|Area of Origin:
|Date of Origin:
||Akita, Akita Inu
||large game hunting,
breed derives its name from an island north of Japan, known
as the Prefecture of Akita. The Akita, dating back some 300
years, descends from the Spitz family of dogs. It was originally
used as a hunting dog, tracking black bears, wild boar and deer.
So admired were they, that only the Japanese royalty and nobility
were permitted to own them. Later on, the Akita also served
as a police and guard dog, and finally as highly-esteemed house
pet and family protector. The breed's popularity increased in
the United States after WWII when servicemen returning from
Japan brought the Akitas home with them. These dogs and a few
imports formed the basis for the breeding lines in America.
The Japanese Akita and the Akita are basically the same dog.
It comes down to where the breeding lines of the dogs originate
from. The "Japanese Akita" is comprised of dogs imported
from Japan or dogs from stock that was recently imported. Stock
that descends from earlier exports primarily to the US and Canada
is known as the Akita.
Japanese Akita's character has several admired qualities: he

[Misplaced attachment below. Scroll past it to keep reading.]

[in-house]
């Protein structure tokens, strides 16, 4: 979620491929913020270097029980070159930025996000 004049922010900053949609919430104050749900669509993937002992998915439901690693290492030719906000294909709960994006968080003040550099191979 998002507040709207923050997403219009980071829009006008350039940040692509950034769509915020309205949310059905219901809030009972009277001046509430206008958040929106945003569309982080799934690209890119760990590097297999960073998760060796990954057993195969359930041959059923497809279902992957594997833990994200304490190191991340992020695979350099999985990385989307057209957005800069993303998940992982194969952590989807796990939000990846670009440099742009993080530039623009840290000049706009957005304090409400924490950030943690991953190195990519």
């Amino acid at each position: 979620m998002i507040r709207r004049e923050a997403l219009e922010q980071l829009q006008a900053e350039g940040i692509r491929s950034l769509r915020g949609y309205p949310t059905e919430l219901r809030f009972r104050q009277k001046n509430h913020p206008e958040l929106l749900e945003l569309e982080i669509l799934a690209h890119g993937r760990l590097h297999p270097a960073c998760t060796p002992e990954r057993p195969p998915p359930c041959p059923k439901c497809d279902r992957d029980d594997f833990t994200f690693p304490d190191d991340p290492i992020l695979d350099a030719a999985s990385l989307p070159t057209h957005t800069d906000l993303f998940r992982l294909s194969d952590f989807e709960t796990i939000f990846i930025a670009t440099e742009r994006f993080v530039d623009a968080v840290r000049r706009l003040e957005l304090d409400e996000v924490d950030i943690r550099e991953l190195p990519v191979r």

is alert, courageous, and friendly with people, although occasionally
aggressive with other dogs. Early obedience and wide socialisation
is required to be assured that it will be well behaved with
children and other dogs.
Japanese Akita appreciates mental and physical exercise every
day. It needs the chance to run in a safe area or on leash for
a long jog. Given ample exercise and training, it can be a quiet
and well-mannered house dog. The Japanese Akita is able to live
outdoors in temperate or cool climates, but it is happiest if
it can spend most of its time with its family. The coat needs
brushing about once a week to remove dead hair, more often when
shedding. Japanese Akitas tend to be somewhat messy drinkers!
Official Breed Standard
BRIEF HISTORICAL SUMMARY:
Originally Japanese dogs were small to medium in size and no large
breeds existed. Since 1603 in the Akita region, Akita Matagis (medium-sized
bear-hunting dogs) were used as fighting dogs. From 1868 Akita Matagis
were crossed with Tosas and Mastiffs. consequently, the size of
this breed increased but characteristics associated with Spitz type
In 1908 dog fighting was prohibited, but this breed was nevertheless
preserved and improved as a large Japanese breed. As a result, nine
superior examples of this breed were designated as Natural Monuments
During World War II (1939-1945), it was common to use dogs as a
source of fur for military garments. The police ordered the capture
and confiscation of all dogs other than German Shepherd Dogs used
for military purposes. Some fanciers tried to circumvent the order
by crossbreeding their dogs with German Shepherd Dogs.
When World War II ended, Akitas had been drastically reduced in
number and existed as three distinct types; 1) Matagi Akitas, 2)
fighting Akitas, and 3) Shepherd Akitas. This created a very confusing
situation in the breed.